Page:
Suspension for planning chief in lobbying row

Cllr Barry Turner insists he was acting in the public interest
Cllr Barry Turner insists he was acting in the public interest
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A PLANNING chief has been suspended after lobbying other councillors to reject a housing bid by a millionaire businessman.

Councillor Barry Turner was banned for three months by ethics watchdog Standards Commission Scotland (SCS) from taking part in any planning decisions after it emerged he had emailed fellow councillors urging them to refuse an application ahead of a committee meeting.

The councillor’s suspension related to proposals for land next to a partially-built greyhound track in Wallyford where developer Howard Wallace had applied for a change of use to build 94 homes to help finance completion of the stadium.

Mr Wallace began erecting a grandstand in 1998 but plans stalled and the £4 million venture remained unfinished.

He reported Cllr Turner to the SCS, and today said he was “satisfied” with the outcome.

“Given the serious nature of the improper action by Cllr Turner leading up to the planning decision I made a complaint of his breach of the code of conduct to the Standards Commission,” he said.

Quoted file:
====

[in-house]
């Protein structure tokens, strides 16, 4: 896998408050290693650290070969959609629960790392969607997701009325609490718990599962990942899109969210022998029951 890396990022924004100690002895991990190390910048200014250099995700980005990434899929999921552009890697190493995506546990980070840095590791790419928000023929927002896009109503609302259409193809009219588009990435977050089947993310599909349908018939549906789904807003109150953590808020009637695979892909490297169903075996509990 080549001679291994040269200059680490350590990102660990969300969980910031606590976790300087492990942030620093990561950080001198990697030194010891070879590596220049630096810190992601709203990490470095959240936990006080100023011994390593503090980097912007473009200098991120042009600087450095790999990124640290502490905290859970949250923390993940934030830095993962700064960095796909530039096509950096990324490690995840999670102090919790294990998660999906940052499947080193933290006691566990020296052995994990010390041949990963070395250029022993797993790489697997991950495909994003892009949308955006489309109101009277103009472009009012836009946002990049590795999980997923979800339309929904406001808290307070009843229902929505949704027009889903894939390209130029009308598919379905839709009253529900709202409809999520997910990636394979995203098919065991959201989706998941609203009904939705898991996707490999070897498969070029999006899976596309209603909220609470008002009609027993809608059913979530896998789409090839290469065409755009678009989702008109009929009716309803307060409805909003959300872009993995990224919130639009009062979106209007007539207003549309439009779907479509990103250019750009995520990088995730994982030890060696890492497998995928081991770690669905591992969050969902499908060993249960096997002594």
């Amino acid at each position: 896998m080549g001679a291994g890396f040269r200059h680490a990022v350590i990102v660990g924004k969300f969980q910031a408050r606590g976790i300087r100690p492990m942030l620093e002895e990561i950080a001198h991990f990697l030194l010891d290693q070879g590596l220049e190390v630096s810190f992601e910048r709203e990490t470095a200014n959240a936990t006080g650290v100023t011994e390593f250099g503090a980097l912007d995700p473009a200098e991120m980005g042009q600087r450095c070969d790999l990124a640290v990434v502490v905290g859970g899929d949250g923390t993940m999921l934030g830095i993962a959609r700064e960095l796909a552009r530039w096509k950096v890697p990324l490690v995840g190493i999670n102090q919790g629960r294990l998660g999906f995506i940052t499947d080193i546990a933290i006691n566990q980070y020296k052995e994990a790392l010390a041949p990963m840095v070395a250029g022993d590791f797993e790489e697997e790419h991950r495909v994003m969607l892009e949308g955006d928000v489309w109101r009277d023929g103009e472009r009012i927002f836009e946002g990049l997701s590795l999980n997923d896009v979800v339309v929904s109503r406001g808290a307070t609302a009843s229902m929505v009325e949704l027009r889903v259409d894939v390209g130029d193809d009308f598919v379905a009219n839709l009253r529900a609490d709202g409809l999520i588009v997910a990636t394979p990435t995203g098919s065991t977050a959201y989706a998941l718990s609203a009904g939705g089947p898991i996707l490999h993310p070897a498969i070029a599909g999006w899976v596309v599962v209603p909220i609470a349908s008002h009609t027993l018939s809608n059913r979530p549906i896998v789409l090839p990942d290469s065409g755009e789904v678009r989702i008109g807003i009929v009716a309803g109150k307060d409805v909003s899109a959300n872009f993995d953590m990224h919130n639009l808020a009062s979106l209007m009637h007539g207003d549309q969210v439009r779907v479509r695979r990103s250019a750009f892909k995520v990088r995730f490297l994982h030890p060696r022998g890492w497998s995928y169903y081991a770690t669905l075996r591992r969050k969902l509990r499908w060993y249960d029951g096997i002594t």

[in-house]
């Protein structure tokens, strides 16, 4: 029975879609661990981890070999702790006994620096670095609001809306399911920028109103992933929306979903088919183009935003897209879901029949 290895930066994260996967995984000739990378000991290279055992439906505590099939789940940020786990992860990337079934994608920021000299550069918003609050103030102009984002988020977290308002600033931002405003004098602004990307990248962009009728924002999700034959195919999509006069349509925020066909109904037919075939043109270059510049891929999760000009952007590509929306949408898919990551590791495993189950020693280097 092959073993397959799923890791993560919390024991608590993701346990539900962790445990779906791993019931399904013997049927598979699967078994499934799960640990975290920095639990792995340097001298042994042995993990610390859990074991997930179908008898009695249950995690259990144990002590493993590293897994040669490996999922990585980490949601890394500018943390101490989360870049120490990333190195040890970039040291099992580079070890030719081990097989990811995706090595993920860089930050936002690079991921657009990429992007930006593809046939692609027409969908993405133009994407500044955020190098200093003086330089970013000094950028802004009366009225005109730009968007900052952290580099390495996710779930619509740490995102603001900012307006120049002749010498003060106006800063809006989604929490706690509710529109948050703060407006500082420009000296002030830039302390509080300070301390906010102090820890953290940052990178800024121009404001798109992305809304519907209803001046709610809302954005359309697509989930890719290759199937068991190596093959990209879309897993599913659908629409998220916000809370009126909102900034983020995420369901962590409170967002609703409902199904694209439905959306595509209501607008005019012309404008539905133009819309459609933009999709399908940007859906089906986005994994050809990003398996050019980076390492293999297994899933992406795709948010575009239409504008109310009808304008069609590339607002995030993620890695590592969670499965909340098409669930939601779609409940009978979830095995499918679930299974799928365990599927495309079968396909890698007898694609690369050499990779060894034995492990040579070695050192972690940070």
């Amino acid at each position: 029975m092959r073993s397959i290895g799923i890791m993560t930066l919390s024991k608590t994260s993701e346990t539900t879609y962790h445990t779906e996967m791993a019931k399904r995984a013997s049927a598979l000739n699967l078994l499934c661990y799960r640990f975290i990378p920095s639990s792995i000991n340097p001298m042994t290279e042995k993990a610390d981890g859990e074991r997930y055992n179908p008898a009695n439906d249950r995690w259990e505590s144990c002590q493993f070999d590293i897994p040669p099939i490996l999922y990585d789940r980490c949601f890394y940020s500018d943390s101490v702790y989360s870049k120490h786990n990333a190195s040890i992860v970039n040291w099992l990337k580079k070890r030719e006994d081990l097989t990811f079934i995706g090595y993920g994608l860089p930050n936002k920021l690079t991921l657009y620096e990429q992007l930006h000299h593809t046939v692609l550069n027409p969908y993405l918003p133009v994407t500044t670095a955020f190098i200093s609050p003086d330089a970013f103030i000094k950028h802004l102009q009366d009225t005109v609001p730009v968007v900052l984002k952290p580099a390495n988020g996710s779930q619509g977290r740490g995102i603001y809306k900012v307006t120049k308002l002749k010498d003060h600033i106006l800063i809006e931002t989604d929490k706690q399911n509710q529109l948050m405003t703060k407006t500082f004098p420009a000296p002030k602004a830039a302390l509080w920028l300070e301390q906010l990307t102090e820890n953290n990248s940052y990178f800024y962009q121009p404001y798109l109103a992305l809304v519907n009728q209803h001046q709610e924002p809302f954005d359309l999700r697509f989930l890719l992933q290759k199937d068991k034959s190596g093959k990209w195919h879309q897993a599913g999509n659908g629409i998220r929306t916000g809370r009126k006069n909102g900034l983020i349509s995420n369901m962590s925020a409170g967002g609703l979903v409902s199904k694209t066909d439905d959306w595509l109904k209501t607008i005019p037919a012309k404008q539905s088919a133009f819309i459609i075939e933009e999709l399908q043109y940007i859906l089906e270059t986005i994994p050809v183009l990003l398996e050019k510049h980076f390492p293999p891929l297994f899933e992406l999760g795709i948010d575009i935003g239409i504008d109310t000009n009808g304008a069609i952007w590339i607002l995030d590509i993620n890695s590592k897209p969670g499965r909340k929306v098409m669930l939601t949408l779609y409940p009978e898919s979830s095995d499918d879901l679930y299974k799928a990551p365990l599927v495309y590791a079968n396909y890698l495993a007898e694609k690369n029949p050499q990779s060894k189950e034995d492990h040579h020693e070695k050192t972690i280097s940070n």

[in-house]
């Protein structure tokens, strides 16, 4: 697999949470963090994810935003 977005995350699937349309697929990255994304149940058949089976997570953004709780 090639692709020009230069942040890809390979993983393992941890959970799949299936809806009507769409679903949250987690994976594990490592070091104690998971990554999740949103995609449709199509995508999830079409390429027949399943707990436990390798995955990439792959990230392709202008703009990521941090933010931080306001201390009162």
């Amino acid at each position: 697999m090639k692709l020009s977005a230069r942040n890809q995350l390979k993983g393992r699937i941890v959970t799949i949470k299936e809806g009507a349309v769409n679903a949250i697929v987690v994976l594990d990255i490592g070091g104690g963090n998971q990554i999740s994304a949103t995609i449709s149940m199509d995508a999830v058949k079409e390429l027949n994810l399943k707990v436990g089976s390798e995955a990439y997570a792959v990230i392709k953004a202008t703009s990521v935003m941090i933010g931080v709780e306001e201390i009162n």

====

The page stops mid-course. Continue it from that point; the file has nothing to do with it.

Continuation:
“So confirmation that Cllr Turner committed breaches of the code is a satisfactory outcome. The three-month suspension is appropriate.”

An SCS ruling on Monday confirmed Cllr Turner had breached three paragraphs of the councillors’ code of conduct relating to improper conduct and raising doubts over impartiality but today he said the decision was a “sad outcome for local democracy”.

In a statement, Cllr Turner argued that no weight had been given to the “special circumstances” surrounding the application and his “duty of care to the people of East Lothian”.

“Too often, elected representatives are accused of acting in self-interest,” it read. “My actions here were totally selfless and based upon a motivation to do the right thing for the people I serve.

“After nearly 50 years of unblemished public service in different guises I am saddened that I have been found at fault simply trying to do my job as a councillor and planning convener.”

Councillor Paul McLennan, leader of East Lothian Council, said: “I think Barry Turner is disappointed with the outcome and I share his disappointment but from it there are lessons to be learned for us all.”

A council spokesman said: “We note the decision of the Standards Commission and await their full written response. Once this is received, the council will consider the matter.”